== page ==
Saturday, January 13, 2007

How I miss my red hair

My deafness I endure
To dentures I’m resigned
Bifocals I can manage
But God, how I miss my mind.
Anon

I am not yet deaf. I still have all my original teeth minus one. I have worn glasses since the age of eleven and was prescribed bifocals in my early twenties. My ability to recall is not as sharp as it once was but I am still able to function in a job and live independently. I think what I miss the most is my red hair. I had thick, long, coppery colored red hair. I enjoyed having the color of hair that is least common. There are lots of blonds and brunettes but not that many redheads. All the colors I prefer to wear are the colors that complement red hair. Colors that do not usually look good on me now.

As I grew older my hair darkened and the red faded. For a few years I used a color rinse that maintained the original color but somewhere along the way I became allergic to products that color your hair. My hair has begun to turn grey around my face but it remains a very nondescript color in back and horror of horrors, my hair is thinning and I have the balding pattern that runs in our family. I have also developed cowlicks and styling my hair is no longer possible. Long hair is a thing of the past. I now wear it very short.

My mother’s hair, originally brunette, turned a beautiful white and she never had to use a color rinse to enhance it. It had a natural wave and softly framed her face. I wish that my hair would turn white like hers but it isn’t.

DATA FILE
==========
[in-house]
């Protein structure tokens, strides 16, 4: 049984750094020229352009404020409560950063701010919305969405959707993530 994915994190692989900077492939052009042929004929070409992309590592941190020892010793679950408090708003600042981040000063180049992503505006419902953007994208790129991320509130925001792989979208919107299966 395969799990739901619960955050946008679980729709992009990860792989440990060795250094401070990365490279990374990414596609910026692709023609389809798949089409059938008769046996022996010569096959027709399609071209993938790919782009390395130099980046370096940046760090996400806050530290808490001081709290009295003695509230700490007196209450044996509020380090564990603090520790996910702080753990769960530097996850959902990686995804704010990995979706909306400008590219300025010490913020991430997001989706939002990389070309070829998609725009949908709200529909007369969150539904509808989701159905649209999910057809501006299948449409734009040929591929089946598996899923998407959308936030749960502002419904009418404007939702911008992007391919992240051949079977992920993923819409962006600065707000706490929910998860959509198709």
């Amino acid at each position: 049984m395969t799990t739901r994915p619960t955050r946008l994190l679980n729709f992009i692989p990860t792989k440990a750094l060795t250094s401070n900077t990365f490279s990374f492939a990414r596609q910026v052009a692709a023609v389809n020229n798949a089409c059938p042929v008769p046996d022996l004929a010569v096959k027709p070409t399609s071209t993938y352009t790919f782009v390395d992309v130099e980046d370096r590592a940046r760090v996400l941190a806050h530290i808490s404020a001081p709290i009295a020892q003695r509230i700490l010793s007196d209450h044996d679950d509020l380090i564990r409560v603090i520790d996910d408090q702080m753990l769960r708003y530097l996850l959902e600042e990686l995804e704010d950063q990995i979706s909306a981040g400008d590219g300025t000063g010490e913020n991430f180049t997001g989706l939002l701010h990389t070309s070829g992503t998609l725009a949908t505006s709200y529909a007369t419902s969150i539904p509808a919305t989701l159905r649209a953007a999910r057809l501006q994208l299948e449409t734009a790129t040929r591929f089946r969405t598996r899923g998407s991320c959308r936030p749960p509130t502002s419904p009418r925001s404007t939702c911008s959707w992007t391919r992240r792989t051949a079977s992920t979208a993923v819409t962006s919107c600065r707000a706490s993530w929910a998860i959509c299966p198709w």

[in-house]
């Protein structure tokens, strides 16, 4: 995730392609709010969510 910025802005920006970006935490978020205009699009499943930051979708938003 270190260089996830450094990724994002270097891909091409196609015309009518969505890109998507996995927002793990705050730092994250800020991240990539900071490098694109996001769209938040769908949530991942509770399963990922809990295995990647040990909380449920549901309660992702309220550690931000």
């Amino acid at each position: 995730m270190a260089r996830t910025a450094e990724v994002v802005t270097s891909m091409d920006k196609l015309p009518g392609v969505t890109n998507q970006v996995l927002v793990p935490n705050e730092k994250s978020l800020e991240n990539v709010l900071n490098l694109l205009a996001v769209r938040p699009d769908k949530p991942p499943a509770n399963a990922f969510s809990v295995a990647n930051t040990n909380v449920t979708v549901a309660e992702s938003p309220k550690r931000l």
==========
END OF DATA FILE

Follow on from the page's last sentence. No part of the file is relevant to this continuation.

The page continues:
I sometimes wonder what purpose or lesson God has in mind for us in being subjected to the indignities and losses that most of us experience as we grow older? Many of them are too embarrassing to even talk about. Many are silly, like losing your hair, or the color of your hair, and some are very serious. It almost feels like adding insult to injury. And I know that God would do neither.

Approaching the end of one’s life is difficult enough without all the indignities that we joke about because it’s the only way we can handle the humiliation.

On the bright side I have a granddaughter who inherited my red hair, just as I inherited mine from my grandmother, and she is named after me! When I think about her I don’t miss the loss of my red hair so much.

5 comments:

  1. This is Sarah, attempting to check out how comments are left!

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  2. Hello Sarah,
    You know me. I am at "church" this Sunday morning in my studio.
    I just wrote then mangaged to delete a somewhat lengthy appreciation of your blog reflections and insights. Aging is nothing to sneeze at. We are certainly marginalized in this society and must deal with personal and social indignities without appearing to lose our sense of humor. There is marvelous liberation as well. So the discussion is most welcome. I'll continue to read your entries and offer support in any way I can.

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  3. It's The Great White Shank here, testing out your anonymous comments - Hello!

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  4. My father in law, who recently passed away, had red hair that gradually faded to dark brown. I always was amazed that his hair had not gone grey and used to think he dyed it!! I think you're lucky to not have gone grey. My son has inherited his grandfather's red hair, but because of teasing at school, has dyed it brown, which is so sad.
    By the way, I see you worked as an addictions counselor-this is the job I'm aiming towards on completion of my degree course.
    Thanks for reading my ramblings!!
    Debbie

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